I have never really gotten over the fact that adults are expected to work in July.

I have never really gotten over the fact that adults are expected to work in July.

It's a hangover from childhood days, when July was the one month you could rely on to be free of obligations. June was marred by final exams, and August was polluted by back-to-school ads that reminded you how quickly the summer was ending.

But July? Totally unencumbered by alarm clocks, homework or looming school years. It was as if someone arranged for an entire month of Saturdays.

Adults would try to ruin it by saying that once the Fourth of July had come and gone, summer was virtually over.

That was my first inkling that adults might be dumb. Did no one teach them math? On the 5th of July, a kid was still looking at 26 days of glorious freedom in that month alone.

Now I understand their motivation: jealousy. They were stuck in the office while kids enjoyed the summer. They were bitter, poor things.

I try not to be bitter now, but it's difficult. All a guy in business attire has to do is ride by a swimming pool on a weekday afternoon to suddenly be hit by a pang of intense jealousy.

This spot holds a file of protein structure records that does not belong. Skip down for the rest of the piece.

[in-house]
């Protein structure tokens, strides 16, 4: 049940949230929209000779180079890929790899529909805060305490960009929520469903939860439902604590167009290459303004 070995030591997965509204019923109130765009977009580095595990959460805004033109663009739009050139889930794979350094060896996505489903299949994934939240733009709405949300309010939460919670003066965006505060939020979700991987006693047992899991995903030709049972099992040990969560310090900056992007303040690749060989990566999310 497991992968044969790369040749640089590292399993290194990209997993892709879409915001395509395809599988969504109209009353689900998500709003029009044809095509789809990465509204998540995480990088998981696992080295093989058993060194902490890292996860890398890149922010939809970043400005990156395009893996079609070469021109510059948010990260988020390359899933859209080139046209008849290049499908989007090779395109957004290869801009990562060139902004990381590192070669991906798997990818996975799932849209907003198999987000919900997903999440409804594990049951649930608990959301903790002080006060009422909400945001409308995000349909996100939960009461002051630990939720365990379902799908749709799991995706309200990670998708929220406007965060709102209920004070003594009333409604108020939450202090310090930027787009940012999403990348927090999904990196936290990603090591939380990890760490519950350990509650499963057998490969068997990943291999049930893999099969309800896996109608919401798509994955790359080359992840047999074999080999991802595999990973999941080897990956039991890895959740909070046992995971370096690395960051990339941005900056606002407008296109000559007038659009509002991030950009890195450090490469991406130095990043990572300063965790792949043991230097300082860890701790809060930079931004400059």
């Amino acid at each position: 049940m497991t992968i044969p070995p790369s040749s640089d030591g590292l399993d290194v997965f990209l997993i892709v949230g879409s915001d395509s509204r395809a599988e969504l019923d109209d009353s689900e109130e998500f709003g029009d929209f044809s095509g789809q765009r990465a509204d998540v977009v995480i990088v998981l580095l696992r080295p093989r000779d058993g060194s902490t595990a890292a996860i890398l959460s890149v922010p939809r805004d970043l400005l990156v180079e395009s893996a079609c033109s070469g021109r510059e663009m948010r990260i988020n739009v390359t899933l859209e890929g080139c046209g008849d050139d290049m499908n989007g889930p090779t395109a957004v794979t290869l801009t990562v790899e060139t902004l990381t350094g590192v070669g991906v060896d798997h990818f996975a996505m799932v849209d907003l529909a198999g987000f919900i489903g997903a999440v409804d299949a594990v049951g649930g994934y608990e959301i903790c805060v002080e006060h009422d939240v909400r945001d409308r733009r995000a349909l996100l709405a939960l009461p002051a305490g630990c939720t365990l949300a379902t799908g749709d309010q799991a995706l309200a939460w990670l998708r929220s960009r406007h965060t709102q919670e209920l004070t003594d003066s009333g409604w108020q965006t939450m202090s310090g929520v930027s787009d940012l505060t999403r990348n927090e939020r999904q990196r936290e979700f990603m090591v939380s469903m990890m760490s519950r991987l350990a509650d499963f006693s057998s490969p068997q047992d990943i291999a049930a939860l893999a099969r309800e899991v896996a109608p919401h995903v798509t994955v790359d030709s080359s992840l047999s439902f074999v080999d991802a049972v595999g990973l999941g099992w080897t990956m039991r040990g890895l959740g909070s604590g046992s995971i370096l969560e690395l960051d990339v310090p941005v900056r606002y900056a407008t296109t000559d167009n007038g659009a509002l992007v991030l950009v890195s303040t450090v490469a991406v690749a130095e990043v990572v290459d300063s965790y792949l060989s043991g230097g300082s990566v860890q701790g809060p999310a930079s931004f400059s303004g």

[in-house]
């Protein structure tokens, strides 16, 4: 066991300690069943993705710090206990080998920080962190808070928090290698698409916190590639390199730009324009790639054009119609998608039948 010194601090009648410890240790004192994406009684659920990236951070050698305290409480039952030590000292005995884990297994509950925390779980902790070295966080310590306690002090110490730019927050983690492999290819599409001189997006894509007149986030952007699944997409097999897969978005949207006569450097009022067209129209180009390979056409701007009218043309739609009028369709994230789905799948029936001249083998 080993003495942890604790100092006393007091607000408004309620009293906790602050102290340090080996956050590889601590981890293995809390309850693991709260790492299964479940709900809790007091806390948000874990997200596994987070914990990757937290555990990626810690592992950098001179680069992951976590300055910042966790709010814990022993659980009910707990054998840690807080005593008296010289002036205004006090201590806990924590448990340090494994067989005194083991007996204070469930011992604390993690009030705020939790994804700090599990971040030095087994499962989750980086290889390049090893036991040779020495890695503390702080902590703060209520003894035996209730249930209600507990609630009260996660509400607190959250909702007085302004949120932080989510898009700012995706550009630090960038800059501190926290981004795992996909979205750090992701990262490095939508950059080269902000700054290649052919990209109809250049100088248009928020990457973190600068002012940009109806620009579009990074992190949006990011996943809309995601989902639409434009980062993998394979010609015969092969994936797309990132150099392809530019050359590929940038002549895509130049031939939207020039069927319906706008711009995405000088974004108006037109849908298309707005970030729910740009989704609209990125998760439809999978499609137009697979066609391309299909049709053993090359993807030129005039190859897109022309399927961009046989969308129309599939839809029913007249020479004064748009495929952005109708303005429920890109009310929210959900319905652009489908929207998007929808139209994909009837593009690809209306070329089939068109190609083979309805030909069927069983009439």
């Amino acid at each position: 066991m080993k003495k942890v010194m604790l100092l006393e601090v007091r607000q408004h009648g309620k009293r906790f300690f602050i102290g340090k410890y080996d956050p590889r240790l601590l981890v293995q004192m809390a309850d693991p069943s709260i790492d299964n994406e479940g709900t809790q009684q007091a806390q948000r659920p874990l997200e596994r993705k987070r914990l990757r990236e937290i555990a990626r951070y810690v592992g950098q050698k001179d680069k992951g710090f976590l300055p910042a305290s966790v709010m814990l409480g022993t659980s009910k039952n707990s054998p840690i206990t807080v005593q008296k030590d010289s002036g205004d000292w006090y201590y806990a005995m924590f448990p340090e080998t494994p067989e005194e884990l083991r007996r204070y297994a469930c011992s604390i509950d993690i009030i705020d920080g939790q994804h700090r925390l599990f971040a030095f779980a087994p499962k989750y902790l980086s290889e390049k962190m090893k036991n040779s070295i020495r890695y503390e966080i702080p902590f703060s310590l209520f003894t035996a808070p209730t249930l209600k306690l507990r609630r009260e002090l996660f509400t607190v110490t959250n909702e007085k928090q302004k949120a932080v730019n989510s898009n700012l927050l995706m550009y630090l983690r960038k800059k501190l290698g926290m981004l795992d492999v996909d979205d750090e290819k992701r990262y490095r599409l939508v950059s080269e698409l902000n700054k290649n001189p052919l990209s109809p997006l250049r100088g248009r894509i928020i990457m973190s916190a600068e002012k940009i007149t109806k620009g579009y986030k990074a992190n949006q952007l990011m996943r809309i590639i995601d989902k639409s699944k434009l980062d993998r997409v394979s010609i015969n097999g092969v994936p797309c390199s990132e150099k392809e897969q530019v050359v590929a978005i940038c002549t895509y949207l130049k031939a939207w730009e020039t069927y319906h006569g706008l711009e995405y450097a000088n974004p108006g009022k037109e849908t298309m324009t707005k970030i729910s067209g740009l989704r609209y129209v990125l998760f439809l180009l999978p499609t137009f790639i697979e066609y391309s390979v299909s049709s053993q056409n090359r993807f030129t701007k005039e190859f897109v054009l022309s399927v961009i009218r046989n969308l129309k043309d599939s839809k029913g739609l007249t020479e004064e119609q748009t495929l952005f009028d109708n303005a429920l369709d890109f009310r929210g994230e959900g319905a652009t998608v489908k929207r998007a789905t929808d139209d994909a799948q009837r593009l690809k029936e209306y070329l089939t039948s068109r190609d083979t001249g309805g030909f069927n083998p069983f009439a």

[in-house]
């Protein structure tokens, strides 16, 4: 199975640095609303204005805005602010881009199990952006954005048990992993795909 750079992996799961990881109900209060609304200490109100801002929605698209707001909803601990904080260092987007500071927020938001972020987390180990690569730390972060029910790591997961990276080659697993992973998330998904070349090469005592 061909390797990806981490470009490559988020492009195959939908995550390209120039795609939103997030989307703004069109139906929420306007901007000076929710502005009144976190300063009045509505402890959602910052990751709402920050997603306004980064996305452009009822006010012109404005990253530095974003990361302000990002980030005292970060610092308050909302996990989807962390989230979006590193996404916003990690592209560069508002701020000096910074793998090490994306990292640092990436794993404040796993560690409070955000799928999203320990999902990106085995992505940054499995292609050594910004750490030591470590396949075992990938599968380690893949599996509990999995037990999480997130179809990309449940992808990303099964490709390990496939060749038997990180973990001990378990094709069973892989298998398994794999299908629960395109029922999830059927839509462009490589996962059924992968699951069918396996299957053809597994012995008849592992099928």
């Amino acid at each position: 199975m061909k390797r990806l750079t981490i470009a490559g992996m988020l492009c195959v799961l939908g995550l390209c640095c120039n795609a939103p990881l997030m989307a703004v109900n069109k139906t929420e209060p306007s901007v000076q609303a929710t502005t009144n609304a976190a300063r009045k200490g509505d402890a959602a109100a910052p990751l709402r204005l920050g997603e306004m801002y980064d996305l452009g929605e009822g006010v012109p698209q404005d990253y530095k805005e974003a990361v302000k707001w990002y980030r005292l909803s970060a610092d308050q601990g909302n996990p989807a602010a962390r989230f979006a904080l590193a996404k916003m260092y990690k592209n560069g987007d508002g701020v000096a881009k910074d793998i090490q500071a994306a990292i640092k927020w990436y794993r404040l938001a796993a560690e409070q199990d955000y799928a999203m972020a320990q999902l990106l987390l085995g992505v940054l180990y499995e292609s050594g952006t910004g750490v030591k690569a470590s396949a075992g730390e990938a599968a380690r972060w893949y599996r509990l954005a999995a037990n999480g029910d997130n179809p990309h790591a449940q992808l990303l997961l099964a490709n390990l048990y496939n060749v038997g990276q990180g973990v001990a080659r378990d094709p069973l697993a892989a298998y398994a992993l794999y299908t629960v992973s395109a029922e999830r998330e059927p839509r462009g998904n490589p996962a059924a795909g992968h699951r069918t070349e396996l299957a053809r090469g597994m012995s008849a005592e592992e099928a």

Oh, adults try to fight it by wearing short sleeves and open-toed shoes and eating al-fresco, but those are poor substitutes for the childhood Julys that we really need.

I've thought about spritzing myself with a bottle of chlorinated water when the yearning for a midday pool break becomes overwhelming, but I don't know how that would go over in the office.

The principle, however, is sound: If you can't have a free July, at least have some sensory experiences that remind you of it. It will lift your mood, the way a little sunlight helps in midwinter. Here's my prescription:

Pick blackberries. To me, they taste like summer, more so than tomatoes or sweet corn or any of those other foods we associate with the season. I didn't grow up on a farm and therefore had limited harvesting experiences. The ones that stand out most vividly are July berry-picking adventures with their thorny menace and sweet reward.

Play ball. I mean baseball or softball or, best of all, Wiffle ball in the backyard. Start around 7:30 p.m., when it's beginning to cool off, and keep going until it's too dark to see. Do not try to substitute some other activity, such as Frisbee-tossing or croquet. Those are adult diversions, but the point here is to replicate summer childhoods, which were made all the more exhilarating by the risk of striking out with men on base.

Sit on a front porch. If you don't have one, find somebody who does. A back porch won't do. It's too peaceful. You need the movement of traffic and pedestrians to contrast against your utter lack of motion. It heightens the relaxation effect of July.

Repeat until you start feeling like a kid in July again.